Catlin's story, though fiction, has much basis in the truth of women during WW2. Women took up the slack and got to work in factories, fields and public services. They were operating tractors, driving ambulances and putting out fires. For women who relished the opportunity to take on extra challenges, in addition to being mothers, this is a truly fascinating era of women’s liberation and the film pays homage to that. With women fulfilling more prominent positions men have no idea how to react, Buckley's instant dislike of Phyl (Rachael Stirling) is palpable, as he believes her to be a spy from the ministry. Not used to having their opinions or views challenged the men are “scared they (women) won’t go back in their box” once the war is over. The scene between Swain and Catlin, where he casually remarks that they “can’t pay you as much as the chaps” is laughable, but it only takes a moment to then question how far have we actually come? Isn’t that exactly the debate Jennifer Lawrence raised when she and Amy Adams were paid considerably less than their male co-stars in American Hustle? Lawrence's failure to negotiate meant there was no financial parity between genders, despite shared screen time. Jessica Chastain has also openly spoken about turning down roles if the production won’t talk money straight away. In her experience, producers wait for the male lead to confirmed his sum to find out how much they can then offer her.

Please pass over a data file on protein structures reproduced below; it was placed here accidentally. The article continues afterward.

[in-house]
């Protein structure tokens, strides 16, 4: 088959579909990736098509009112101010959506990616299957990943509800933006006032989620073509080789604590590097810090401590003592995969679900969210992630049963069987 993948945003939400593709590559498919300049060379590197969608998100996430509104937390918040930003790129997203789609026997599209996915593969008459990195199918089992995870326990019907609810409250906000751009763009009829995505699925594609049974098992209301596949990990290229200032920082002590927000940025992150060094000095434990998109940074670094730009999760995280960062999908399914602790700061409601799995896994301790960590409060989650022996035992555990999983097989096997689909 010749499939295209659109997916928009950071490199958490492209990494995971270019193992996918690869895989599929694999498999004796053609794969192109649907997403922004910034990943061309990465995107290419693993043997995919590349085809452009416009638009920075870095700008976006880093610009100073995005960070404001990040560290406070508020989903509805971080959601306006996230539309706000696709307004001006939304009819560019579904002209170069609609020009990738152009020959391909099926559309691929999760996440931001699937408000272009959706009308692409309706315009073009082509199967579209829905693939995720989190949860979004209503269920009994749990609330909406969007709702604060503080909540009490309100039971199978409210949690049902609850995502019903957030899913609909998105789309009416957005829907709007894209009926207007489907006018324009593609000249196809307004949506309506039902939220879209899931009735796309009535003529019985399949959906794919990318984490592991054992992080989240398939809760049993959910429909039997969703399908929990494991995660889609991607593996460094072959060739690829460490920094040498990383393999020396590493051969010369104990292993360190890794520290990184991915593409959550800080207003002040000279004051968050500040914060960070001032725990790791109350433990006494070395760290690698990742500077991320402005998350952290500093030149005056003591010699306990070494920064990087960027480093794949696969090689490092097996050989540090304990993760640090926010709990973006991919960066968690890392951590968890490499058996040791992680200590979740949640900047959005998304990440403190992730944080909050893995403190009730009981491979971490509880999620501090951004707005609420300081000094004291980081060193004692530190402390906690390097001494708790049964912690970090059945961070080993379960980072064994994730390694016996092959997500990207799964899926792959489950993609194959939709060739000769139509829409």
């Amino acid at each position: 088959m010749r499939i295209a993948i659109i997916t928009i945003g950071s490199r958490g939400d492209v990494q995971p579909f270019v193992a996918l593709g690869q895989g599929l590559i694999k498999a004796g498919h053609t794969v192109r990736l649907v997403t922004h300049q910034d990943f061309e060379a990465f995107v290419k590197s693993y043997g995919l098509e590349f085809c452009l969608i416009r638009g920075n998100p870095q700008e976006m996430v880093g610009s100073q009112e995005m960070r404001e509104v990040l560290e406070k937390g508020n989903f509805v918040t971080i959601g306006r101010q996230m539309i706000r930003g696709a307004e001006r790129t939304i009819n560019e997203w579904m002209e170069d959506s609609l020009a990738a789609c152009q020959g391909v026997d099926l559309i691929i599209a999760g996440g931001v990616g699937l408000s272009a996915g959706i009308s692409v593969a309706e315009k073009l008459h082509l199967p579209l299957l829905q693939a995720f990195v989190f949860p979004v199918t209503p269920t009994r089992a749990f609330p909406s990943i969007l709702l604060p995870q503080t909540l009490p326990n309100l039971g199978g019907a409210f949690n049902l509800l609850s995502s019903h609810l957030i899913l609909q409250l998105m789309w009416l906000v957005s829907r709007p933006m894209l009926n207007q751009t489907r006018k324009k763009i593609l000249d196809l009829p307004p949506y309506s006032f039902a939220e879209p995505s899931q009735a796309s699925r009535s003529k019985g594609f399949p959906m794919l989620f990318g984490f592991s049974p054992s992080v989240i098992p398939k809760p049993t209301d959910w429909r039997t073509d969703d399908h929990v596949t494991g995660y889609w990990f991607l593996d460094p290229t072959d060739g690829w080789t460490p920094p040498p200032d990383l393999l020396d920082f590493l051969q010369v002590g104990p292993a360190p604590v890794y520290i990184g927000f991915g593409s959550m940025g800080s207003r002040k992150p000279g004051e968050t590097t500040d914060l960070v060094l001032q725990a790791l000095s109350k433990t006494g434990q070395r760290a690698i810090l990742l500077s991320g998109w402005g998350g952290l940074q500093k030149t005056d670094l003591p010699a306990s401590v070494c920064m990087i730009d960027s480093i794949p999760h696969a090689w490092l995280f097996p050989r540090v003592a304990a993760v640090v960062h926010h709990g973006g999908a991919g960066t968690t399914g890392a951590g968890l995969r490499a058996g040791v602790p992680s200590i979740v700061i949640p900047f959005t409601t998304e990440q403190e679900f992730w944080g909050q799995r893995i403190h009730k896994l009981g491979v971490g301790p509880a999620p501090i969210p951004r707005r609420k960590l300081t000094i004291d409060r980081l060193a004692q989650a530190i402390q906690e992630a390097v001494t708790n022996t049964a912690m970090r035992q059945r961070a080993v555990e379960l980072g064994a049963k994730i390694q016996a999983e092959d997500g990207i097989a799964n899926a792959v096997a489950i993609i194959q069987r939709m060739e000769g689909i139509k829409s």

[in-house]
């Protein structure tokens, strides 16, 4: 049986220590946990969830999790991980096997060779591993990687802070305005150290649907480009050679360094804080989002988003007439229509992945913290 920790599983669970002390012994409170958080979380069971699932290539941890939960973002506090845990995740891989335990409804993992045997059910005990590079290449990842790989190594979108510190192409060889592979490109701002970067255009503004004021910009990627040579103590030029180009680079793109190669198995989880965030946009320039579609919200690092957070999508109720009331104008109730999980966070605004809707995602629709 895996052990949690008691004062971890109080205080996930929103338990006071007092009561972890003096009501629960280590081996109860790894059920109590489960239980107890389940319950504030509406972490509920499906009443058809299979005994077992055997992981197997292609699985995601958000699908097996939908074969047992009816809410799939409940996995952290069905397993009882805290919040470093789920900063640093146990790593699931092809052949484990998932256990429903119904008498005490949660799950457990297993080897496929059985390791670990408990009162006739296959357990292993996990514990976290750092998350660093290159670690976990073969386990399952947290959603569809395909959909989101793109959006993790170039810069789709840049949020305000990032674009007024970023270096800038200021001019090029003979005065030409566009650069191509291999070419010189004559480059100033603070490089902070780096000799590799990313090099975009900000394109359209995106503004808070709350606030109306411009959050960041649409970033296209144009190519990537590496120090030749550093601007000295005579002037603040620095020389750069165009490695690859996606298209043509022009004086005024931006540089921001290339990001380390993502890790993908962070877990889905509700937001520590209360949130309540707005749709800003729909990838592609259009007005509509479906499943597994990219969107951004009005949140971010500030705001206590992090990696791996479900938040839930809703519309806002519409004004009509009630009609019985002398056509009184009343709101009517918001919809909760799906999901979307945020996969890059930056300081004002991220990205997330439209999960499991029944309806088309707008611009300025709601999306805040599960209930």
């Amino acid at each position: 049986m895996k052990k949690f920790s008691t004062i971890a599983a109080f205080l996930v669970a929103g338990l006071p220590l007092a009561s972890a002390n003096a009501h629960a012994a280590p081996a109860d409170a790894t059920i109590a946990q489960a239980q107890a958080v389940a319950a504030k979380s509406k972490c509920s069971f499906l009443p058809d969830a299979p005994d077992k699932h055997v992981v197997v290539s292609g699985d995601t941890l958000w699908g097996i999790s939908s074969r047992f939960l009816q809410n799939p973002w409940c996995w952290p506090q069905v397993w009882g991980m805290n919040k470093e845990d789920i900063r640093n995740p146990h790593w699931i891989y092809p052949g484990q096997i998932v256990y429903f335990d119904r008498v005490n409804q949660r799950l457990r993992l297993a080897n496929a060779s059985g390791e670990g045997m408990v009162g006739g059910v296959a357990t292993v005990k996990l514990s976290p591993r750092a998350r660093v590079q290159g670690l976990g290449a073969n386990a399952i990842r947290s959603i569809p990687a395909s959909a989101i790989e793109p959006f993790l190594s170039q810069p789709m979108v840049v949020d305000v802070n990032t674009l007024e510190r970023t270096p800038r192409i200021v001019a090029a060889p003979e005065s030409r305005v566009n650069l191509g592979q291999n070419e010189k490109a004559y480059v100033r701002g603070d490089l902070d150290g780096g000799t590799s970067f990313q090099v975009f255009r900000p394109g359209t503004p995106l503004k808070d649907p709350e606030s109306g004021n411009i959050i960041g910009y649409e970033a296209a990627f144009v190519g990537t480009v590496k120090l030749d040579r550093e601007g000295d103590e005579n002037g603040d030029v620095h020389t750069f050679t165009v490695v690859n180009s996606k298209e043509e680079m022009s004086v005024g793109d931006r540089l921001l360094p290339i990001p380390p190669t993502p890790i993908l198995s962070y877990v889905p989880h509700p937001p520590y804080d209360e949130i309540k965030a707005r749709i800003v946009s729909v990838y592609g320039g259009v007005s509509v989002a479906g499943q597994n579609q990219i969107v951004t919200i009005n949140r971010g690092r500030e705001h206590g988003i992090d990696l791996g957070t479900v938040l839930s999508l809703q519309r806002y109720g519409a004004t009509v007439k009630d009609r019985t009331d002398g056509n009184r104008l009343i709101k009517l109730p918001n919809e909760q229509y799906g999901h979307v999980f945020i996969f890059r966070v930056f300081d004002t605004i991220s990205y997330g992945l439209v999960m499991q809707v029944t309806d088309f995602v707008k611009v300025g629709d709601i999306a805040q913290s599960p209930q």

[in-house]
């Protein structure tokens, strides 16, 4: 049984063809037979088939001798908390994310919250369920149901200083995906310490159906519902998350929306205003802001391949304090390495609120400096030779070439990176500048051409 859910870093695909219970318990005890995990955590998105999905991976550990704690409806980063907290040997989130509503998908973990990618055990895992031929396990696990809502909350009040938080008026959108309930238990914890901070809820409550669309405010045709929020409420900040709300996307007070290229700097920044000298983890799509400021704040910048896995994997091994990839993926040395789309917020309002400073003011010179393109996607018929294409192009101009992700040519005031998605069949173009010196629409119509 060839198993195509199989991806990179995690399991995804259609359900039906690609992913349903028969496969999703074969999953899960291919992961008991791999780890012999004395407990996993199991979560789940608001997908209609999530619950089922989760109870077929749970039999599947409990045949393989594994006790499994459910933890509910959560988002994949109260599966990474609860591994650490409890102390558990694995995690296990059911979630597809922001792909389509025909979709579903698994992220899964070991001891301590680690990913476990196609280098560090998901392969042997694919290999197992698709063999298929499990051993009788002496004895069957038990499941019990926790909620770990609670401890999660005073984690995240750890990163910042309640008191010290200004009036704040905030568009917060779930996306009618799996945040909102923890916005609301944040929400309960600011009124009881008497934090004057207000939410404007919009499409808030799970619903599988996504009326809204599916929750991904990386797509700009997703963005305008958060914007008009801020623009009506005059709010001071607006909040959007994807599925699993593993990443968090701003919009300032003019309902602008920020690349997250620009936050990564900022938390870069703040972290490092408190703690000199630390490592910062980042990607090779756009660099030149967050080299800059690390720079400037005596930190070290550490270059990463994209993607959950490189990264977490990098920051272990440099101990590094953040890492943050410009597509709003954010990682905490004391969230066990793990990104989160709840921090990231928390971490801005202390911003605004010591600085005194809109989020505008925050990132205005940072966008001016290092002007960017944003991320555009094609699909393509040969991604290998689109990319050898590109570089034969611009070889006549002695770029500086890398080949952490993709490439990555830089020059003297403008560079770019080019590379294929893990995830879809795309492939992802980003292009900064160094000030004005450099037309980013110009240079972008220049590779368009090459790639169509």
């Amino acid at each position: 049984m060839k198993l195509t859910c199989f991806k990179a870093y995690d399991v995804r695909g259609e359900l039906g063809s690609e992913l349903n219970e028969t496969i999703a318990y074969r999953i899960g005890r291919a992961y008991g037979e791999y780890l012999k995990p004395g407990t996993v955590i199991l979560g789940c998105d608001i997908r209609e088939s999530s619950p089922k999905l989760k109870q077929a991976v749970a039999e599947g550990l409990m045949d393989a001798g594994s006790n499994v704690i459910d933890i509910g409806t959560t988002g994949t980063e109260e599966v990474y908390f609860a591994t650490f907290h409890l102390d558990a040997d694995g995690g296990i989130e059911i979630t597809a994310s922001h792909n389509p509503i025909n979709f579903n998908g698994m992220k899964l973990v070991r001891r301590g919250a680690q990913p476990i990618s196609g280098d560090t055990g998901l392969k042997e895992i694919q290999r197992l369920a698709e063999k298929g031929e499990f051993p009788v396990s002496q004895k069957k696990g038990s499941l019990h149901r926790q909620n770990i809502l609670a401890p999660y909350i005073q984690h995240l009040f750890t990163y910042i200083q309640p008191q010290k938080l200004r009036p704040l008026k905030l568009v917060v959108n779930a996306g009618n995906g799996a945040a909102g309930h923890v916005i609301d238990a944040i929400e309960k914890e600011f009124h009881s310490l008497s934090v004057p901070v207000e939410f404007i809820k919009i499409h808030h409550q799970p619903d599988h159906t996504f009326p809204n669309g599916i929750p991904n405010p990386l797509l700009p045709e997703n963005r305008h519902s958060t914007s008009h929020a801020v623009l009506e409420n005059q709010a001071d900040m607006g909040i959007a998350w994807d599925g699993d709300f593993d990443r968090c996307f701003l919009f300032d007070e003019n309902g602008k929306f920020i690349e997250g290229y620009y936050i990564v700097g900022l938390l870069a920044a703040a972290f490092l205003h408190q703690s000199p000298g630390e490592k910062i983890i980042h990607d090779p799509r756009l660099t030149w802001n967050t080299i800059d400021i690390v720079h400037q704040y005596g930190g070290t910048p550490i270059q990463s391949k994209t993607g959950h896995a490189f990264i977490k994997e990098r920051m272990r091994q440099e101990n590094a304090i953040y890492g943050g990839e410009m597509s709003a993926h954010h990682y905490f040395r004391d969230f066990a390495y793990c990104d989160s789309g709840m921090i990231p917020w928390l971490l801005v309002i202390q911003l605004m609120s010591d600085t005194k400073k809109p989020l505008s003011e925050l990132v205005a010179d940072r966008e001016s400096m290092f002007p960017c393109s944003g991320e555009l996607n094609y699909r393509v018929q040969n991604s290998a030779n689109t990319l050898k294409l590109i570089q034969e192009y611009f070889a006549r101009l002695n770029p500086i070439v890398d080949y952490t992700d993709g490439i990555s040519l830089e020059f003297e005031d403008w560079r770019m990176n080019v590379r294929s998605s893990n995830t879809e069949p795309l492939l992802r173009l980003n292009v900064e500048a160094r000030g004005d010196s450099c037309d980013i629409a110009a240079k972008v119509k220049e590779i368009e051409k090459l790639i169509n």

It’s been a commonly held belief that films about female characters don’t pull in the big bucks, however, 2016 mainstream films featured a host of strong female leads; Rogue One, Arrival
Despite there being a host of female directors I could name, the recent figures seem startling. 2017 looks set to bring some big budget stories to the screen from directors, who also happen to be women. Wonder Woman directed by Patty Jenkins, Niki Caro’s The Zookeeper’s Wife and Underworld: Bloodwars directed by Anna Foerster but considering the sum of films produced over a year, the output from female filmmakers working at the top end of the film industry is on the low side. Organisations in the UK such as CineSisters, Reel Angels and, of course, Women in Film and TV provide a network, and platform, for this debate in the UK. Only via addressing the issue head on, can filmmakers begin to hold the industry accountable.
Lone Scherfig, director of One Day and the critically acclaimed An Education has created a wonderful film in Their Finest. Her flair for romantic comedy and characters that resonate with an audience are all embedded within the film, which could have been a lesser piece of work in another's hands. It's beautifully shot by Sebastian Blenkov, great script by first timer Gabby Chiappe and some fantastic performances by Gemma Arterton in particular, who brings such warmth and strength to the character of Catlin that I keenly felt her disappointment at the end of this film. Bill Nighy is predictably Bill Nighy, but that works, when has it not?
Their Finest is out in cinemas on 21st April.
Photo courtesy of STX Entertainment Motion Picture Artwork © 2017 STX Financing, LLC. All Rights Reserved. PHOTO CREDIT – NICOLA DOVE